Boris Johnson suspended parliament because he wished to “evade control” by MPs and avoid the risk they “would take action to frustrate the policies of his government”, lawyers for anti-Brexit campaigner Gina Miller claimed at the start of one of the highest-stakes constitutional cases ever heard in the UK.

The UK’s Supreme Court began hearing two contrasting appeals on Tuesday, including one from Ms Miller, on the issue of whether the prime minister acted lawfully in advising the Queen to prorogue parliament for five weeks. If the justices find against the UK government then Mr Johnson will have to answer the charge that he misled the monarch.

It is only the second time in the court’s 10-year history that the 11 judges have sat together and it signifies the constitutional importance of the case, which is being livestreamed to the public.

Lady Hale, president of the Supreme Court, told the hearing that both cases raised “serious and difficult questions of law”. The Supreme Court was there to decide these questions of law, she said, but not to decide political issues such as how the UK leaves the EU.

The court case exposes the strain around Britain’s partly-codified, unwritten constitution which has been built up over hundreds of years which includes political conventions and prerogative powers. The hearing will last for three days and a ruling is not expected until late this week or early next week.

The 11 justices must consider the two contrasting court rulings from London’s High Court and the highest court in Scotland, which has its own separate legal system. The Supreme Court’s decision will be binding across the UK.

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Earlier this month the High Court ruled that Mr Johnson had acted lawfully in suspending parliament for five weeks in a legal challenge brought by Ms Miller, saying that the issue was “not a matter for the courts” to determine and the courts “should be slow” to intrude into such matters.

In contrast, Scotland’s highest court found last week that Mr Johnson’s actions in suspending parliament could be reviewed by the courts and were unlawful and “clandestine”, and his actions had been aimed at stymying parliamentary scrutiny of the government.

David Pannick QC, acting for Ms Miller, told the Supreme Court hearing on Tuesday that the “exceptional length” of the prorogation was “strong evidence” that Mr Johnson’s motive was “to silence parliament for that period because he sees parliament as an obstacle to the furtherance of his political aims.”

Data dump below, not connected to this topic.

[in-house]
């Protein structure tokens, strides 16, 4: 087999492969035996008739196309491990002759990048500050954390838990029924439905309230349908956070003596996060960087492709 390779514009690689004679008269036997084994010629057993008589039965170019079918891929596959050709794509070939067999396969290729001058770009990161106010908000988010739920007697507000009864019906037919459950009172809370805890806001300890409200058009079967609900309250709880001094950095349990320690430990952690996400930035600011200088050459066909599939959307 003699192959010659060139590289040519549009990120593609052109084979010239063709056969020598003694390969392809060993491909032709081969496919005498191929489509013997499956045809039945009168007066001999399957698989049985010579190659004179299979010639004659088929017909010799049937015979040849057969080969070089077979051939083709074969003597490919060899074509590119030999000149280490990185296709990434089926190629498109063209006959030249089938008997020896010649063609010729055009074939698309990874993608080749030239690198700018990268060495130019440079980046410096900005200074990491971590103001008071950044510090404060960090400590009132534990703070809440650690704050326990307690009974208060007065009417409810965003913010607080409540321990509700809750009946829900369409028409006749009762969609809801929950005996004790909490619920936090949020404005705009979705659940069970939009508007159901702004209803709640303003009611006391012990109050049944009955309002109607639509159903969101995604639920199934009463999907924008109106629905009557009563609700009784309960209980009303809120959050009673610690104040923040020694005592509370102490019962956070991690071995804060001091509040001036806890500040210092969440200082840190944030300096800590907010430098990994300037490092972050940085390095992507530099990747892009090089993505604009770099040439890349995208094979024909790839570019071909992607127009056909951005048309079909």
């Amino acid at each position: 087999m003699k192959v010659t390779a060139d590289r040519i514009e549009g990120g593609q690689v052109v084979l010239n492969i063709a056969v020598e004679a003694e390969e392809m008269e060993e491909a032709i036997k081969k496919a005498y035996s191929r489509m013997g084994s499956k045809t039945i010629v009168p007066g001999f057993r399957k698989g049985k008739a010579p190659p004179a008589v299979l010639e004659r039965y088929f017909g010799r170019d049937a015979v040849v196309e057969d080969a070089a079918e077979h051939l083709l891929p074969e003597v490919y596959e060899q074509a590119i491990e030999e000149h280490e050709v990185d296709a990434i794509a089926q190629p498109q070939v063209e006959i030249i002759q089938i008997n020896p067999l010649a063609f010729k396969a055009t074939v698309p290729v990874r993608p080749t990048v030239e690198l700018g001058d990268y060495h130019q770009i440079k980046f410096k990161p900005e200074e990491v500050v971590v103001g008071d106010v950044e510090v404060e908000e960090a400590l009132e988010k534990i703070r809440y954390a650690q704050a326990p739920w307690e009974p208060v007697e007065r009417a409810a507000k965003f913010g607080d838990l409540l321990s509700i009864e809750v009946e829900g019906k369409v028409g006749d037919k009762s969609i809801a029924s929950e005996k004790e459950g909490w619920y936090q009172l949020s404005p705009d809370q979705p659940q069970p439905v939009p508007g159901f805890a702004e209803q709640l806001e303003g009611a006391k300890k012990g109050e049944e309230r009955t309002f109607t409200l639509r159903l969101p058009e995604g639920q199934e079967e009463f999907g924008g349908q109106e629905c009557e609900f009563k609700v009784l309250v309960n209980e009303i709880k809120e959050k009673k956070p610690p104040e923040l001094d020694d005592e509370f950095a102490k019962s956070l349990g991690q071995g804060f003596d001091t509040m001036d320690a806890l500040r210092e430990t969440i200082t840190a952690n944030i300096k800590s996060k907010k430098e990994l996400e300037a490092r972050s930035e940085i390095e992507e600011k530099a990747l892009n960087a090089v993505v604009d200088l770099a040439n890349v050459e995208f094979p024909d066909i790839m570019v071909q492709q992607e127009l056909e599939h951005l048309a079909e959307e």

He added that no prime minister had “abused his powers” in such a way during the past 50 years.

Lord Pannick also noted that Mr Johnson had not submitted a signed witness statement to the court responding to the allegations that he had an “improper” motive in suspending parliament.

Mr Johnson has argued that prorogation is necessary so that new legislation can be presented in a Queen’s Speech on October 14. The government is arguing that the High Court decision was correct and the Scottish ruling should be overturned. Mr Johnson told the BBC in an interview on Monday that he will “wait and see what the judges say” before deciding whether to recall parliament.

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A key battleground is whether the Supreme Court decides that the case is justiciable — able to be reviewed by the courts — or whether prorogation falls into a “forbidden area” of high policy and politics where the courts do not tread under the UK’s unwritten constitution.

The High Court ruled that Ms Miller’s legal challenge over prorogation was non-justiciable.

However, in his written arguments to the Supreme Court, Lord Pannick claimed that Mr Johnson’s decision should be considered by the courts because his decision to suspend parliament was “an unlawful abuse of power” and his reasons “were infected by factors inconsistent with the concept of parliamentary sovereignty” and is “incompatible with the rule of law”.

Aidan O’Neill QC, barrister for Joanna Cherry and 70 parliamentarians who are bringing the Scottish case, claimed in his written arguments that the Scottish court decision was correct and the reasons for the government’s motives in prorogation should be examined by the courts. “It is an administrative power that has, in this case been used abusively by the executive” which “falls squarely” within the court’s remit. He argued that English law should be “brought up to the standards by which the executive is called to account under Scots law”.

As well as the two cases, the Supreme Court will also hear supporting arguments this week by interveners including the Scottish and Welsh governments, Belfast victims campaigner Raymond McCord and former Tory prime minister John Major.

The latest hearing has generated huge public interest, with a full public gallery and around a hundred protesters outside the court.

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The case continues.

LONDON, ENGLAND - SEPTEMBER 17: Protesters gather outside The Supreme Court ahead of a hearing on the legality of proroguing Parliament, on September 17, 2019 in London, England. The supreme court justices will today sit as a panel of 11 judges to hear the challenge, brought by campaigner Gina Miller, that the Prime Minister acted unlawfully when he advised the Queen to suspend parliament. (Photo by Dan Kitwood/Getty Images)
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